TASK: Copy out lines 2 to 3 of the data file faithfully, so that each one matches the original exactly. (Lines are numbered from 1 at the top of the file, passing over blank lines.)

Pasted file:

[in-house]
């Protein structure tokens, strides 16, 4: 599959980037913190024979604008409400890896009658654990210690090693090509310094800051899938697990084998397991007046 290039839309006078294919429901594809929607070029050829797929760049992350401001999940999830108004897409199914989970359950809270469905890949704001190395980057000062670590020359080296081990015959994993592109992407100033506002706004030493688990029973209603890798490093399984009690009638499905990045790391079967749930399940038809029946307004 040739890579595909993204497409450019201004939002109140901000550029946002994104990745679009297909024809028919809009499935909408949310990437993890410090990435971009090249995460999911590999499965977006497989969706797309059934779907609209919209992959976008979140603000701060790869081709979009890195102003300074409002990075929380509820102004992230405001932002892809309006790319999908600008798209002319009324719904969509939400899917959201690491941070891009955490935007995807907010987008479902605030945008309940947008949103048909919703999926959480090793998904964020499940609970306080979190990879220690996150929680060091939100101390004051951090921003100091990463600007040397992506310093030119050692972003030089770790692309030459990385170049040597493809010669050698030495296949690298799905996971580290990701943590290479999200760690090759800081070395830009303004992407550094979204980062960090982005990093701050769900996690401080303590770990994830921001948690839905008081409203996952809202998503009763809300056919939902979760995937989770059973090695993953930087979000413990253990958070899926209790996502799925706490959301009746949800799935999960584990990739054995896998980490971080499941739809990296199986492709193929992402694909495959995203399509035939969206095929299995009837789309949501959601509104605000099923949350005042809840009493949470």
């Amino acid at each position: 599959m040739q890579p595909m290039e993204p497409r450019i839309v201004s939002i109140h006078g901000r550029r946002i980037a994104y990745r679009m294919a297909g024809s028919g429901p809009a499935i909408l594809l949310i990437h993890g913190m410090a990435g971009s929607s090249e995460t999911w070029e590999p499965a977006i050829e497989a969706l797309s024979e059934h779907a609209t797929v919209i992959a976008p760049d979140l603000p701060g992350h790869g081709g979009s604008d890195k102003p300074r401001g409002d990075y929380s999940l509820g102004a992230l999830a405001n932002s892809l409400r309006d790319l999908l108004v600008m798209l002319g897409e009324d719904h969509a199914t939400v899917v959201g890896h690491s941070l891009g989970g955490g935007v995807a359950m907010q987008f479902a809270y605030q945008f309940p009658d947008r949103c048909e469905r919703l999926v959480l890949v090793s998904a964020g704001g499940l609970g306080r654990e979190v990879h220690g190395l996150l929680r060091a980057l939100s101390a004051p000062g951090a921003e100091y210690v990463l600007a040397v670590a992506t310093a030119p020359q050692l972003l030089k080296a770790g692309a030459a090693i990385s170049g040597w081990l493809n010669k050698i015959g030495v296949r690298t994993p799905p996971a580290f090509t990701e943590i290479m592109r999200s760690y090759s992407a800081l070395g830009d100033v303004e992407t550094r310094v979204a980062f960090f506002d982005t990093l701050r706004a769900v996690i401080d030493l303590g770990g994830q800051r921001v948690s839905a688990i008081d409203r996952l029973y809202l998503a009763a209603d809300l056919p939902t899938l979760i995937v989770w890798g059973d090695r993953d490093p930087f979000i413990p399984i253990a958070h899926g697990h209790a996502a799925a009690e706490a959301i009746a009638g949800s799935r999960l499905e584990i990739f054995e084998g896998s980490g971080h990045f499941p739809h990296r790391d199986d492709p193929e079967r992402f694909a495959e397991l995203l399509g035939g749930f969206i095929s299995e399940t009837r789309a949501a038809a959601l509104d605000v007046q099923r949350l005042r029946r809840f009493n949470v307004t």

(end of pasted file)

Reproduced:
């Protein structure tokens, strides 16, 4: 599959980037913190024979604008409400890896009658654990210690090693090509310094800051899938697990084998397991007046 290039839309006078294919429901594809929607070029050829797929760049992350401001999940999830108004897409199914989970359950809270469905890949704001190395980057000062670590020359080296081990015959994993592109992407100033506002706004030493688990029973209603890798490093399984009690009638499905990045790391079967749930399940038809029946307004 040739890579595909993204497409450019201004939002109140901000550029946002994104990745679009297909024809028919809009499935909408949310990437993890410090990435971009090249995460999911590999499965977006497989969706797309059934779907609209919209992959976008979140603000701060790869081709979009890195102003300074409002990075929380509820102004992230405001932002892809309006790319999908600008798209002319009324719904969509939400899917959201690491941070891009955490935007995807907010987008479902605030945008309940947008949103048909919703999926959480090793998904964020499940609970306080979190990879220690996150929680060091939100101390004051951090921003100091990463600007040397992506310093030119050692972003030089770790692309030459990385170049040597493809010669050698030495296949690298799905996971580290990701943590290479999200760690090759800081070395830009303004992407550094979204980062960090982005990093701050769900996690401080303590770990994830921001948690839905008081409203996952809202998503009763809300056919939902979760995937989770059973090695993953930087979000413990253990958070899926209790996502799925706490959301009746949800799935999960584990990739054995896998980490971080499941739809990296199986492709193929992402694909495959995203399509035939969206095929299995009837789309949501959601509104605000099923949350005042809840009493949470």
């Amino acid at each position: 599959m040739q890579p595909m290039e993204p497409r450019i839309v201004s939002i109140h006078g901000r550029r946002i980037a994104y990745r679009m294919a297909g024809s028919g429901p809009a499935i909408l594809l949310i990437h993890g913190m410090a990435g971009s929607s090249e995460t999911w070029e590999p499965a977006i050829e497989a969706l797309s024979e059934h779907a609209t797929v919209i992959a976008p760049d979140l603000p701060g992350h790869g081709g979009s604008d890195k102003p300074r401001g409002d990075y929380s999940l509820g102004a992230l999830a405001n932002s892809l409400r309006d790319l999908l108004v600008m798209l002319g897409e009324d719904h969509a199914t939400v899917v959201g890896h690491s941070l891009g989970g955490g935007v995807a359950m907010q987008f479902a809270y605030q945008f309940p009658d947008r949103c048909e469905r919703l999926v959480l890949v090793s998904a964020g704001g499940l609970g306080r654990e979190v990879h220690g190395l996150l929680r060091a980057l939100s101390a004051p000062g951090a921003e100091y210690v990463l600007a040397v670590a992506t310093a030119p020359q050692l972003l030089k080296a770790g692309a030459a090693i990385s170049g040597w081990l493809n010669k050698i015959g030495v296949r690298t994993p799905p996971a580290f090509t990701e943590i290479m592109r999200s760690y090759s992407a800081l070395g830009d100033v303004e992407t550094r310094v979204a980062f960090f506002d982005t990093l701050r706004a769900v996690i401080d030493l303590g770990g994830q800051r921001v948690s839905a688990i008081d409203r996952l029973y809202l998503a009763a209603d809300l056919p939902t899938l979760i995937v989770w890798g059973d090695r993953d490093p930087f979000i413990p399984i253990a958070h899926g697990h209790a996502a799925a009690e706490a959301i009746a009638g949800s799935r999960l499905e584990i990739f054995e084998g896998s980490g971080h990045f499941p739809h990296r790391d199986d492709p193929e079967r992402f694909a495959e397991l995203l399509g035939g749930f969206i095929s299995e399940t009837r789309a949501a038809a959601l509104d605000v007046q099923r949350l005042r029946r809840f009493n949470v307004t």